For all of its weaknesses, Mandrake remains important both to comic strip and comic book history in that his is the first strip to move towards a super-powered hero. Mandrake’s “magic” is only nominally super-natural, in that it is based on the power of suggestion and influence over others’ minds. But it precedes the appearance of Superman by 5 years and aldo nods towards costumed heroism, which would be more fully introduced in Falk’s The Phantom.

Krazy Philosophy: Herriman At His Best

I have to admit that I have always admired and appreciated George Herriman more than I enjoyed reading him. The gush of praise for his work among American intellectuals in the 1920s was deserved and an important piece of pop culture history. My own favorite pioneer of pop culture criticism Gilbert Seldes famously declared Krazy Kat among the most satisfying works of American art in the 1920s. But I always have had trouble really getting into him. I have to dip in and out of Herriman, sip him briefly, in order to appreciate the full effect of his offbeat sensibility, linguistic play, hit-and-miss humor. The characters and their world, while wonderfully abstract and even surreal, also create a distance for me.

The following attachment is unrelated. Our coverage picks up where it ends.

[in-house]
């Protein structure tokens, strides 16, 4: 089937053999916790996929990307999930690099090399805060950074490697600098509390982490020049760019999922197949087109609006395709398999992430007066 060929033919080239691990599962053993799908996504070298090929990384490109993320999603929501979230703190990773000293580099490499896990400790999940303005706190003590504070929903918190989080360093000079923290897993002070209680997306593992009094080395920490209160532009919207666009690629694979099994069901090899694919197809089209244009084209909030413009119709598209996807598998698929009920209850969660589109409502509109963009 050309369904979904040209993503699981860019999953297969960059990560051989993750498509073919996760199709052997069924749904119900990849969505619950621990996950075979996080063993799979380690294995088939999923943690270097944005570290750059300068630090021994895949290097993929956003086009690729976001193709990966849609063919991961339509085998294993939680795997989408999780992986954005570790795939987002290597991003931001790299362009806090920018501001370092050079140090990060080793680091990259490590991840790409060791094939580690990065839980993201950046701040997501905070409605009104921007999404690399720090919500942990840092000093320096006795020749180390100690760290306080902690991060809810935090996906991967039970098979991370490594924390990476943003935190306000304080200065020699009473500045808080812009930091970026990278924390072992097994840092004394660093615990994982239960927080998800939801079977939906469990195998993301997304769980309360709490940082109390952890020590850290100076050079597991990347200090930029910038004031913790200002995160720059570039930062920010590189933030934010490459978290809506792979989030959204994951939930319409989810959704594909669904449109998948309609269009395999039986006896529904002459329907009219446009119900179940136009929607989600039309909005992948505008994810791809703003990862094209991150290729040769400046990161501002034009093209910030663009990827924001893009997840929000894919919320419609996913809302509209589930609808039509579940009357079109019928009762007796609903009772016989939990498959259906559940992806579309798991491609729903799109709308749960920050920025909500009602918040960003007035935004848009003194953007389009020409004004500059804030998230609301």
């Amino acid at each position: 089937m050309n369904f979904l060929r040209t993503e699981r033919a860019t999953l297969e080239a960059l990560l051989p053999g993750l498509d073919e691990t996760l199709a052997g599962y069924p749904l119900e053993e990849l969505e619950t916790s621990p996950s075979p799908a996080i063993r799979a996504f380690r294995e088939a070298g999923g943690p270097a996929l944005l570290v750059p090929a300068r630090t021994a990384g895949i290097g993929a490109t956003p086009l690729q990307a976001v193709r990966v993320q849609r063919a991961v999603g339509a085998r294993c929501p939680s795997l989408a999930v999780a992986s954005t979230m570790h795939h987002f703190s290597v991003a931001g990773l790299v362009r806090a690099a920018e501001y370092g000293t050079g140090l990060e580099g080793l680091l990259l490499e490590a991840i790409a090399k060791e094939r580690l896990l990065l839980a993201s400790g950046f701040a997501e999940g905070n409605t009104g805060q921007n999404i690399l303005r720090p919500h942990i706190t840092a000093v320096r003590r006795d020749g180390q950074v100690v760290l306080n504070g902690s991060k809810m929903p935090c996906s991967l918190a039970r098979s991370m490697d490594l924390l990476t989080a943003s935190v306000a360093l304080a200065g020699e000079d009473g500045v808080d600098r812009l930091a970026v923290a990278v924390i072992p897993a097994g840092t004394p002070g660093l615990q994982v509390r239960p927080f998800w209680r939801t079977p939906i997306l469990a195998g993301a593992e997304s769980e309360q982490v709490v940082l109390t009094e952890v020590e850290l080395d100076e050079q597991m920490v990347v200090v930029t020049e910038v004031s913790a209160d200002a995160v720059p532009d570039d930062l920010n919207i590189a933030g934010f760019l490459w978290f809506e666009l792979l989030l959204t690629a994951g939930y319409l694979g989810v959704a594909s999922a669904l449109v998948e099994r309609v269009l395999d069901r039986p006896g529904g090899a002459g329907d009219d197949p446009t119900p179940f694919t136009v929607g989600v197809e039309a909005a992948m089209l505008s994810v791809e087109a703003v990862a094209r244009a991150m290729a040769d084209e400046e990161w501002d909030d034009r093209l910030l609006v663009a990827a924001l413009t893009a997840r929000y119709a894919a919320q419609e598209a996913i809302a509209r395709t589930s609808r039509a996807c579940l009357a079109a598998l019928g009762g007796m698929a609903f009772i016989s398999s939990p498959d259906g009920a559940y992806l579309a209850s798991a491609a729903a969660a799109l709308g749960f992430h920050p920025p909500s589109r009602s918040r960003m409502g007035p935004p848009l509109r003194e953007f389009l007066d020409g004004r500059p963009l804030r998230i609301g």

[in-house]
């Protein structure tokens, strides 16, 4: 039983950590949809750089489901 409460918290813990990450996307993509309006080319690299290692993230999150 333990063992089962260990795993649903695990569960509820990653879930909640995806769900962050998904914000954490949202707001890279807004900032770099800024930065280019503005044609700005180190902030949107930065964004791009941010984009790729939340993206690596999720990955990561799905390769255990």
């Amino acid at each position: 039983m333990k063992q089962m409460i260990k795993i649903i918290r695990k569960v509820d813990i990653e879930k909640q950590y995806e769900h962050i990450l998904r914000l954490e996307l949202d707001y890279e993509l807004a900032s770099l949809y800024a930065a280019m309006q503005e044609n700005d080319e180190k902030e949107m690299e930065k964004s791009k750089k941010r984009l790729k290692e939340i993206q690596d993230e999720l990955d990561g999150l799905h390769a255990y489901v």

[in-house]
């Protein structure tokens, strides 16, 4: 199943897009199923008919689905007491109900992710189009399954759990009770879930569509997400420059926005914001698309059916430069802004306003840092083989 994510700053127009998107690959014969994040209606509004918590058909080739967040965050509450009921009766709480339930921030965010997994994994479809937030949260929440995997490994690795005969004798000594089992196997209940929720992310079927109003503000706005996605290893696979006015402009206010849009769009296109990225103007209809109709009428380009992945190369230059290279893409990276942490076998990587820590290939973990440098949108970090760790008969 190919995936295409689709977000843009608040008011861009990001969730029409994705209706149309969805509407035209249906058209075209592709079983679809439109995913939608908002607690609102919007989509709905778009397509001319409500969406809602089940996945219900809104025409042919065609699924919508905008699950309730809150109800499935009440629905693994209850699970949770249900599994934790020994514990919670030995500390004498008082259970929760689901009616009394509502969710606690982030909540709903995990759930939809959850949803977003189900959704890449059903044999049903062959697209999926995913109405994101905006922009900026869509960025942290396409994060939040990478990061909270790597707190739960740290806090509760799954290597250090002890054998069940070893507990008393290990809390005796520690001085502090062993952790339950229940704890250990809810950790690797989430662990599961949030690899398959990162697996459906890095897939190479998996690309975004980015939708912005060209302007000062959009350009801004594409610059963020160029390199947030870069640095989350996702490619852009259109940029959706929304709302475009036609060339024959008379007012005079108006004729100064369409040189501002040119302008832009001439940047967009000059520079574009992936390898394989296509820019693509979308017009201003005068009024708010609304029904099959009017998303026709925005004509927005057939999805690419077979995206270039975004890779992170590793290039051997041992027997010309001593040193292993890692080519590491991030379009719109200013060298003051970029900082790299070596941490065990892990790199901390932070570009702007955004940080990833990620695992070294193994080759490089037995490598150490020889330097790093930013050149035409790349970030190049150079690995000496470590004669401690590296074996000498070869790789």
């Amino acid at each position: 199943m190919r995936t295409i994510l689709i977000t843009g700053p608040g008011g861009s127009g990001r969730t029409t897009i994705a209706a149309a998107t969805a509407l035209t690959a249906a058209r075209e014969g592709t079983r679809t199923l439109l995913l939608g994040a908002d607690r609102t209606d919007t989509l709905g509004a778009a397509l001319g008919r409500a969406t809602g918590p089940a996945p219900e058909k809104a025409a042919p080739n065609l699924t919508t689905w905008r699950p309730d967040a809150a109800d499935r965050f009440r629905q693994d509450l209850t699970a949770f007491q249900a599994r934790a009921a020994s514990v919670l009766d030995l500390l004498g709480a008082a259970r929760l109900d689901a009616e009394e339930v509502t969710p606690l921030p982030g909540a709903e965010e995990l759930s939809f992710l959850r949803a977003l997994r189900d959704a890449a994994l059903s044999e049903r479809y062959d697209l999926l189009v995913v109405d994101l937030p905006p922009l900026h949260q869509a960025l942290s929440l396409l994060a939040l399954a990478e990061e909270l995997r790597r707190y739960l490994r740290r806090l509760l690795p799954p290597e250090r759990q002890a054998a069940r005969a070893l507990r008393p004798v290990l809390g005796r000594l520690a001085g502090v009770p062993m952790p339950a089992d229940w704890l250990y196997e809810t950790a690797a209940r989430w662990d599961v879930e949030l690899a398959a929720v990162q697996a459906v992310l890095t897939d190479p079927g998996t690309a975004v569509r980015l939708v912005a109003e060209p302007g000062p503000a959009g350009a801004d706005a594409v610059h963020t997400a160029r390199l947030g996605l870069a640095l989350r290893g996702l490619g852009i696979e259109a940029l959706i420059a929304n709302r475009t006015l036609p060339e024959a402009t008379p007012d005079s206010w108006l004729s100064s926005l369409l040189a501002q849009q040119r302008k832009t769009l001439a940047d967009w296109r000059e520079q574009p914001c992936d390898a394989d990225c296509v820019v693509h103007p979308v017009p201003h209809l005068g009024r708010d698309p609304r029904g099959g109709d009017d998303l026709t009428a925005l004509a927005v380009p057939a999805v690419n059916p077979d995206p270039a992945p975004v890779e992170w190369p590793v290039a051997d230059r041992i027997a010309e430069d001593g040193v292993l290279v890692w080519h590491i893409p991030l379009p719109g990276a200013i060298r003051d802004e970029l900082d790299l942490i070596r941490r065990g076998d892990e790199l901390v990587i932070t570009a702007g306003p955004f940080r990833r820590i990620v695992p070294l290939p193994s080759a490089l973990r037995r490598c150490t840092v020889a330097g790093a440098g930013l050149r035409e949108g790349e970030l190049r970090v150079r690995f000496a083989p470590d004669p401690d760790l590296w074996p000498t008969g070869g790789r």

All that is to say that there are also times when the abstraction and subtle philosophizing in Krazy Kat really pops through and reminds me what a rich mind was at work behind the strip. This daily from 1922 is one example of the ways in which Ignatz and Krazy really do represent fundamentally different sensibilities that were quite relevant to the America Herriman was experiencing in the inter-war years. Ignatz, the worldly, materialist, the jaded modern defender of “realism” is not only opposed to Krazy’s more ethereal, romantic approach to the universe, he is moved to violence at the very sight of it. That to me is the most interesting dynamic in their relationship. It is not the difference between the two world views they represent. It is how they react to one another, Ignatz’s frustration and intolerance of the very existence of a Krazy-eyed view of the world, that activates the strip for me and speaks to its age. Most Krazy Kat dailies don’t end with a brick to Kracy’s head but instead Ignatz reaching for a brick as a primitive response to Krazy’s musings or poor pun or nonsensical quip. Herriman calls attention to our own response. Who are you? Ignatz or Krazy?